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For Immediate Release
Office of the Press Secretary
June 20, 2002
Fact Sheet: The U.S. Commitment to Africa's Growth and Prosperity
Today at the Leon Sullivan Summit in Washington, D.C., President Bush will outline new policies to help Africa achieve economic growth, lasting peace, and widespread prosperity:
Improving Africa's Education
With increased levels of education, rich and poor countries become more productive, leading to higher rates of growth that in turn allow for improved standards of living. The current state of education in Africa, however, is preventing the continent from fulfilling this path toward greater prosperity. Consider:
The U.S. wants to help provide Africa's children with the advantages of literacy and basic education. Toward this end, the Administration will double the funding of the Africa Education Initiative to $200 million, providing:
The current HIV/AIDS scourge combined with a woefully inadequate health care system continue to handicap African, Caribbean, and other countries in pursuit of economic growth and poverty reducing policies. Consider:
Yesterday at the White House President Bush announced a new $500 million International Mother and Child HIV Prevention Initiative that seeks to prevent the transmission of HIV/AIDS from mothers to infants and to improve health care delivery in Africa and the Caribbean. Under this initiative:
This initiative is scaleable so that it could be expanded within these countries or additional countries globally at a future time.
In FY 2002, the United States is providing $988 million for global HIV/AIDS assistance -- a 36% increase over FY 2001. In his FY 2003 Budget, President Bush proposed $1.1 billion in global HIV/AIDS assistance, including $640 million for USAID and $477 for HHS -- a 13 percent increase. The Bush Administration has dedicated $500 million to the Global Fund to Fight AIDS, Tuberculosis and Malaria, making the United States by far the leading contributor to the Fund.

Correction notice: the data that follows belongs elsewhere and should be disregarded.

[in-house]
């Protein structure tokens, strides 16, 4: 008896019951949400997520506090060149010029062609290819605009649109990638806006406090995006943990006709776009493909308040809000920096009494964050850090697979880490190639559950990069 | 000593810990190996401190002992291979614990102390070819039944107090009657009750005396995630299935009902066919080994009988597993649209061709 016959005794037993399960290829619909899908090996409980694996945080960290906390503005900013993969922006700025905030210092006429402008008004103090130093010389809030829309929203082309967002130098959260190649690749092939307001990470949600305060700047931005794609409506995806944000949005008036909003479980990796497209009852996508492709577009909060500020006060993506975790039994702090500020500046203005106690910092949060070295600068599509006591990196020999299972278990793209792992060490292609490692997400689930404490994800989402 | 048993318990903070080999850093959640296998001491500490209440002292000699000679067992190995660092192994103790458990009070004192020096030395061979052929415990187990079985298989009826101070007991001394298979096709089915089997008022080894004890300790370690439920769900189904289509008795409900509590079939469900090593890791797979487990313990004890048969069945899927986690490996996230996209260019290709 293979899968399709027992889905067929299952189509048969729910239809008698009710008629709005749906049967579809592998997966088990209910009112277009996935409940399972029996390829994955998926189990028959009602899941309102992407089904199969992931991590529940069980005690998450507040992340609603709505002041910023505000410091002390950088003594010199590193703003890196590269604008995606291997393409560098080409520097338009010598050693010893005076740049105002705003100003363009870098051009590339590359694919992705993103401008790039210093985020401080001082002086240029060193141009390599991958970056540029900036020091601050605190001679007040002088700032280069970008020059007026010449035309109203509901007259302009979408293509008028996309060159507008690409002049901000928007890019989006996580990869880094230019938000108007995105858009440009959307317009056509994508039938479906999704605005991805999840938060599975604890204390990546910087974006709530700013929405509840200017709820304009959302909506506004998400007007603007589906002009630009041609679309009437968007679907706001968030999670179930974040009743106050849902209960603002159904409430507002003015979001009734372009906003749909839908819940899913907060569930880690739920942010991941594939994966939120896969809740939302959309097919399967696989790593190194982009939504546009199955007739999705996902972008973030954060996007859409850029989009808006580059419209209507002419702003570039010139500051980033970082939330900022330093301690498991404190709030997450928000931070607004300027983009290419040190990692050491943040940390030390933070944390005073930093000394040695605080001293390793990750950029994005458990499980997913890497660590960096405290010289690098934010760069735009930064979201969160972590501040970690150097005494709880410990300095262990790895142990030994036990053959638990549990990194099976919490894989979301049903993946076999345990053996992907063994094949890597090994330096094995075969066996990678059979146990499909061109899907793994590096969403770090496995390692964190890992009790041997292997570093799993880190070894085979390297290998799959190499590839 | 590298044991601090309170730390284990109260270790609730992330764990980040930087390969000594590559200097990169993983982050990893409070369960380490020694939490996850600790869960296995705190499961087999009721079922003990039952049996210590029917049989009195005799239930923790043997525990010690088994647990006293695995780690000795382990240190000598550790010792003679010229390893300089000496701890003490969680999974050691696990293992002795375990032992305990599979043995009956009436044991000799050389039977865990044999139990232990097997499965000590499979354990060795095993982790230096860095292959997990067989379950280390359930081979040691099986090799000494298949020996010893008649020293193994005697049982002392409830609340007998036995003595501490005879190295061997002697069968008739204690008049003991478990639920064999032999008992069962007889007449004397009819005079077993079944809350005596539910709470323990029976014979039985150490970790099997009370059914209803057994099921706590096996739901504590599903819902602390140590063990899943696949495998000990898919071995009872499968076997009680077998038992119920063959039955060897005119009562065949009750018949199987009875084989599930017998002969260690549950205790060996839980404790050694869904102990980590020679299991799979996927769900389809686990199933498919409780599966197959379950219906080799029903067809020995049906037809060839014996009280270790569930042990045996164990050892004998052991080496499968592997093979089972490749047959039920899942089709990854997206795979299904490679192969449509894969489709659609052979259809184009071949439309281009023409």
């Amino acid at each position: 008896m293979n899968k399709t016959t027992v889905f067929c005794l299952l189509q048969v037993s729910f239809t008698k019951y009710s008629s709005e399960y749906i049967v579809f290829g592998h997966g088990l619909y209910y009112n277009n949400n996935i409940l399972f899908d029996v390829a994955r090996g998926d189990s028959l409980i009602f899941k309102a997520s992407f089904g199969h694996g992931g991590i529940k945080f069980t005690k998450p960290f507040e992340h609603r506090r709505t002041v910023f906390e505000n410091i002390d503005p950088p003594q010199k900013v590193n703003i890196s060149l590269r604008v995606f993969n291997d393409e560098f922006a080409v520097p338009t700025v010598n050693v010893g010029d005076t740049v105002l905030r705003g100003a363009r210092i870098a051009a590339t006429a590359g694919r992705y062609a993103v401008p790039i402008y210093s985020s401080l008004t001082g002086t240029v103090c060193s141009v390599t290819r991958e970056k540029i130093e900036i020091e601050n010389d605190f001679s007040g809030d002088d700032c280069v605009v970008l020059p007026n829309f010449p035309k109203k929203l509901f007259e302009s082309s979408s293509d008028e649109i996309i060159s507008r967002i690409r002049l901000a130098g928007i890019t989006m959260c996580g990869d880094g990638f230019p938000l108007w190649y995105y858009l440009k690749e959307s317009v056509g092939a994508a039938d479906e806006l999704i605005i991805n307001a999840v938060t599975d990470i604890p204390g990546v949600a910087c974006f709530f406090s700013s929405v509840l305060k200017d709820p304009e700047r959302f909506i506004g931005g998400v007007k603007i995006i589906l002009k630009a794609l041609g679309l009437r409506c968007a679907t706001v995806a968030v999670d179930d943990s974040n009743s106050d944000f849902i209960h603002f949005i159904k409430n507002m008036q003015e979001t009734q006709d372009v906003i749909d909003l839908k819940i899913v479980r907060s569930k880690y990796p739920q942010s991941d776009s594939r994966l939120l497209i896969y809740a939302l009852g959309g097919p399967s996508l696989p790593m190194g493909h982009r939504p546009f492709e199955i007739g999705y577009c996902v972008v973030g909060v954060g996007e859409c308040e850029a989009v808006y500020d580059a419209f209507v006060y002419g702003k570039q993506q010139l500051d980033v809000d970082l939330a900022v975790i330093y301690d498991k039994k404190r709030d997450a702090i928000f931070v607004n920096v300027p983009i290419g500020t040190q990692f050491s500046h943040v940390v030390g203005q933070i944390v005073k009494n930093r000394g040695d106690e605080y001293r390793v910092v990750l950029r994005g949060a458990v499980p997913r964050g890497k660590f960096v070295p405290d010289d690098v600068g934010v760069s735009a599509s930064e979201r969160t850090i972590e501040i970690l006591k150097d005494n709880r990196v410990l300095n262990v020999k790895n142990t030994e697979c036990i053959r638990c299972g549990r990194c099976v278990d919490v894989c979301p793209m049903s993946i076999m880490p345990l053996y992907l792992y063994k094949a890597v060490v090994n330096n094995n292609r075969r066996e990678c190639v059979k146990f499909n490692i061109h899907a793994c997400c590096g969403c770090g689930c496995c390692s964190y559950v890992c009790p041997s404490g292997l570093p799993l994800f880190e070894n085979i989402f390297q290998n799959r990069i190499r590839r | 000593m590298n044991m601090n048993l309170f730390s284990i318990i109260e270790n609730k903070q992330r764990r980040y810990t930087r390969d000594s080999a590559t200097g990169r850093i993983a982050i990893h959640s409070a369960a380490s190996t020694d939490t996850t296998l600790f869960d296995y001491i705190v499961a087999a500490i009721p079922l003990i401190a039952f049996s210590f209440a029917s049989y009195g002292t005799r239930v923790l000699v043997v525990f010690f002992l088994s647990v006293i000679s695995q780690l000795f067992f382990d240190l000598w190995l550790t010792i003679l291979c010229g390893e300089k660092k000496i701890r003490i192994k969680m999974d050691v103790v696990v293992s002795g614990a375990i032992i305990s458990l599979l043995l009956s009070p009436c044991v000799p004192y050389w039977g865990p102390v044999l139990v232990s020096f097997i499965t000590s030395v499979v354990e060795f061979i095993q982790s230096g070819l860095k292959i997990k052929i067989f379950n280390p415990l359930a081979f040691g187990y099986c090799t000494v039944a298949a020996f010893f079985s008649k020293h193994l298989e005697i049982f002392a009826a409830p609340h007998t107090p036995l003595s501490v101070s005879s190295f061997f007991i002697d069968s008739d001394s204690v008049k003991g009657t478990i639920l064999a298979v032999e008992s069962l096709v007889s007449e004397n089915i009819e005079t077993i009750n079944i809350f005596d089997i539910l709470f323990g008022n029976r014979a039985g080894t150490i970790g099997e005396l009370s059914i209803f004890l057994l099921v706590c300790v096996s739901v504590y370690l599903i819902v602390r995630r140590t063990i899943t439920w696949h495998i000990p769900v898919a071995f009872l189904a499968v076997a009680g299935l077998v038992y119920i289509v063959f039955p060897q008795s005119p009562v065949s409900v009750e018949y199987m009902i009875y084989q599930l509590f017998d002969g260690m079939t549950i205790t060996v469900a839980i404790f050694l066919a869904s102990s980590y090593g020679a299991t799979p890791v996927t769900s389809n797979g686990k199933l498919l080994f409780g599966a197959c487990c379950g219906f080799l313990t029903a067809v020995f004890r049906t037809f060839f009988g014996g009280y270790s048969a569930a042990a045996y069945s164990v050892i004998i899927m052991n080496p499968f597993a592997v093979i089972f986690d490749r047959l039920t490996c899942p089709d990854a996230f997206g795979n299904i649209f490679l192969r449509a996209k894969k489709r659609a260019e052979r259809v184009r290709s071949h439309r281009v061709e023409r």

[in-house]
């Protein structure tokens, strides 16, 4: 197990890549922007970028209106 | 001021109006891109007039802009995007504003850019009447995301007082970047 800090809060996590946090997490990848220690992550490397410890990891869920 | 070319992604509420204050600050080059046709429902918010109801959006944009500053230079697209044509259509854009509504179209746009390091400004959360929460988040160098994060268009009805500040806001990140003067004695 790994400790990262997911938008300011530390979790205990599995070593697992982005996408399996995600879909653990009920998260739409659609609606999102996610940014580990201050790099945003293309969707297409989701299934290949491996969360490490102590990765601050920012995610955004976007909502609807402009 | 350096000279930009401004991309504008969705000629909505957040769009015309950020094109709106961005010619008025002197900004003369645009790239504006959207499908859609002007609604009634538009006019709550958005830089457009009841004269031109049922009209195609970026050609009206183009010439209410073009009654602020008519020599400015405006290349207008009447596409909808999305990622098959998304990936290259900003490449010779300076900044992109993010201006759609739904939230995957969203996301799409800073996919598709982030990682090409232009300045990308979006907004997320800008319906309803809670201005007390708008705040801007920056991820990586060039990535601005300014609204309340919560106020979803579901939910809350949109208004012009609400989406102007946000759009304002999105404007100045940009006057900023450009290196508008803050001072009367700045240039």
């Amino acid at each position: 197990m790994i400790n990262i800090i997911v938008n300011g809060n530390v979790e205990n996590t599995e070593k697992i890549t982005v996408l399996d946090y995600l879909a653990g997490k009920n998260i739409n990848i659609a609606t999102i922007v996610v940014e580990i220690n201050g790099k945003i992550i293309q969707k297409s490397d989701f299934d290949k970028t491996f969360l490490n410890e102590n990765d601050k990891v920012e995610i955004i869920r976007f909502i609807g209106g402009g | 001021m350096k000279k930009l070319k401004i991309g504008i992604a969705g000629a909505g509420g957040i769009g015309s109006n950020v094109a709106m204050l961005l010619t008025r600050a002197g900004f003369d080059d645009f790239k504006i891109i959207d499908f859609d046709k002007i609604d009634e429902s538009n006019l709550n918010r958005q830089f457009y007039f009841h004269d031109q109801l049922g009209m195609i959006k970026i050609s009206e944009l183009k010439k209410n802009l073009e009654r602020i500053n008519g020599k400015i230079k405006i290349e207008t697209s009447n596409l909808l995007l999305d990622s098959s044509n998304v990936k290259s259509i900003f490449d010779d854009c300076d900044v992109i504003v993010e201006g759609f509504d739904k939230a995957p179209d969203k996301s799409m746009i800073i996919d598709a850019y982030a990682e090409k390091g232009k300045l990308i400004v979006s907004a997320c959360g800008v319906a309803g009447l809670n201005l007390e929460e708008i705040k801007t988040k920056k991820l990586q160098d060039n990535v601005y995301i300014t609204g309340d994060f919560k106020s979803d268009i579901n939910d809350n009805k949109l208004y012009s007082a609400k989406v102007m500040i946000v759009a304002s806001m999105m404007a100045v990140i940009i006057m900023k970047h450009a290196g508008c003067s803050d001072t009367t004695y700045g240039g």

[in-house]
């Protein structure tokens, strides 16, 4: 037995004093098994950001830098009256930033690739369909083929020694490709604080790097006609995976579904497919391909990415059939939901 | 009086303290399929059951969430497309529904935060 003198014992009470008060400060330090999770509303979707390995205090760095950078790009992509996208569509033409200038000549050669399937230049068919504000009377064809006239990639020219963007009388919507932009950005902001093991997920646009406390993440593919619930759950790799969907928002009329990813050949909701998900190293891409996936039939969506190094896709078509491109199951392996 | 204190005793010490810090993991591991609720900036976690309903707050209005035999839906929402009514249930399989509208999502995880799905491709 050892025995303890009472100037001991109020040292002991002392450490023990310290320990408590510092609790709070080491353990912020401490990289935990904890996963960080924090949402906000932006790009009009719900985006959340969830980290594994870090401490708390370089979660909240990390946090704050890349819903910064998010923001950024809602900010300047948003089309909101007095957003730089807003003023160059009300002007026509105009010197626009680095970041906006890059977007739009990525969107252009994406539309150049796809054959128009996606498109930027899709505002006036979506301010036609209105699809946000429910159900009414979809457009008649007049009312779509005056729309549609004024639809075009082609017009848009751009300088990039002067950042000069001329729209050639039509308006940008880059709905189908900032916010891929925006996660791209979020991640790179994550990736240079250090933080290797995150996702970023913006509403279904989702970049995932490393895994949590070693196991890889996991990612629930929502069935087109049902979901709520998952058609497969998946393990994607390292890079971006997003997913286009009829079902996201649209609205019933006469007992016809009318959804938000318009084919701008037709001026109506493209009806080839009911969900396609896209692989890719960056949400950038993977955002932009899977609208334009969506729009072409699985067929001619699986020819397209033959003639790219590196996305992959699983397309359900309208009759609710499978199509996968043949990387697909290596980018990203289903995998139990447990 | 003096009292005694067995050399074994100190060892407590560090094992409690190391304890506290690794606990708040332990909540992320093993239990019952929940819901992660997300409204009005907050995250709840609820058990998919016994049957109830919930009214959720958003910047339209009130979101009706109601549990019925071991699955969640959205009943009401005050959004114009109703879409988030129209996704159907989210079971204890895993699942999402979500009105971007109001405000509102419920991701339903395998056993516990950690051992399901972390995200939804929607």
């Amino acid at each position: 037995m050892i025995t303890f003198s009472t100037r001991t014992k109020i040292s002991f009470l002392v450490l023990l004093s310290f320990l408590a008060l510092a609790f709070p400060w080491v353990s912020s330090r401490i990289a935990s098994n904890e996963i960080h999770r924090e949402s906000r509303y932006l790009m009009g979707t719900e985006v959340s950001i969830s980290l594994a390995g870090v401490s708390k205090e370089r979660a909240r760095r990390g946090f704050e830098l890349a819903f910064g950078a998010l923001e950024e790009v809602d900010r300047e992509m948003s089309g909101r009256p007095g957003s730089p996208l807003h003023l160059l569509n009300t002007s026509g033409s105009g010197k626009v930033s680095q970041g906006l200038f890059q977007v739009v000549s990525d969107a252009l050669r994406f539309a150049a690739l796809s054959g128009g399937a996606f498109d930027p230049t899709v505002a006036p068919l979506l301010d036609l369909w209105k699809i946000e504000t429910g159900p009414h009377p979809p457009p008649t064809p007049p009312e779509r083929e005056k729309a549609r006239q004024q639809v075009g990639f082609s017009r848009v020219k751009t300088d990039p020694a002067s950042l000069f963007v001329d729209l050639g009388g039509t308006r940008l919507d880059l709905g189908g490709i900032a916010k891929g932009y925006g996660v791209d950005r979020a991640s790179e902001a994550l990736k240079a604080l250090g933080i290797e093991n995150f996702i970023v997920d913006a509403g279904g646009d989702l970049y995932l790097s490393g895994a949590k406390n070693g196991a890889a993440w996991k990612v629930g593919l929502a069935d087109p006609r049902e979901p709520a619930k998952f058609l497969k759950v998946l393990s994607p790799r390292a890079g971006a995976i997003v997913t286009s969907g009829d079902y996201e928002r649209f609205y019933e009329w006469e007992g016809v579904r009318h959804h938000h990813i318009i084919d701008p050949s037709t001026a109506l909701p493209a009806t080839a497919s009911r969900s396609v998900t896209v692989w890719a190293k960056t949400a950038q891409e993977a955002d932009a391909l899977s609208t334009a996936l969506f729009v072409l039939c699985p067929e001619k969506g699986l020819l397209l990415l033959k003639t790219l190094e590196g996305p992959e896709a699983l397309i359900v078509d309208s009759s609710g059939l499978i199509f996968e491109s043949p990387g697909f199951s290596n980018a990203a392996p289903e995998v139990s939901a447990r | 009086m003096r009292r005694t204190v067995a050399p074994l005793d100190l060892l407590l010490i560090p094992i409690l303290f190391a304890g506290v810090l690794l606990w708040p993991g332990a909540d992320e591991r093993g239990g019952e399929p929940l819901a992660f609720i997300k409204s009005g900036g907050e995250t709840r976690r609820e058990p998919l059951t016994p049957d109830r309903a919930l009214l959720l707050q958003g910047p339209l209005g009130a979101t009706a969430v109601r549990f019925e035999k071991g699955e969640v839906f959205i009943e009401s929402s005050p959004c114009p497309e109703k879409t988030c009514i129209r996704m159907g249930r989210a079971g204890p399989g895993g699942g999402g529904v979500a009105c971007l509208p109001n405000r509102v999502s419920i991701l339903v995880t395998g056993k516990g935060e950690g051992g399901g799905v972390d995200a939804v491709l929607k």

With this initiative, the United States is raising by $500 million its commitment to stop mother-to-child transmission of HIV/AIDS, which was funded at less than $20 million in FY '01. This new International Mother and Child HIV Prevention Initiative reflects an additional commitment beyond the existing U.S. commitment to the Global Fund.
Reducing Trade Barriers to Economic Growth
Reducing trade barriers in Africa will yield new opportunities for African businesses and entrepreneurs, create new jobs, and spur much needed investment in the region. At the moment, however, most of Africa continues to adopt protectionist policies. Sub-Saharan Africa, for example, maintains average tariff rates of 19% -- nearly 50% higher than the average tariff level of developing countries:
The U.S. is committed to ensuring that Africa becomes a vibrant partner on the global economic stage. The African Growth and Opportunity Act (AGOA) has achieved great success with more than 92% of U.S. imports from beneficiary countries now entering the U.S. duty free. In total, non-fuel imports from AGOA beneficiaries grew by more than 8% in 2001 while total U.S. global imports declined by nearly 7%. In addition, the U.S. has made the following commitments to further reducing trade barriers and spurring growth in Africa:
Achieving Peace and Security
Peace and Security are necessary conditions for future growth and prosperity in Africa.
The President is pursuing a strategy to end these wars and combat terror in Africa. We will help African nations and organizations develop their ability to respond to crises and will work closely with responsible African leaders and our allies in Europe to support regional peace initiatives. The Administration's strategy consists of:
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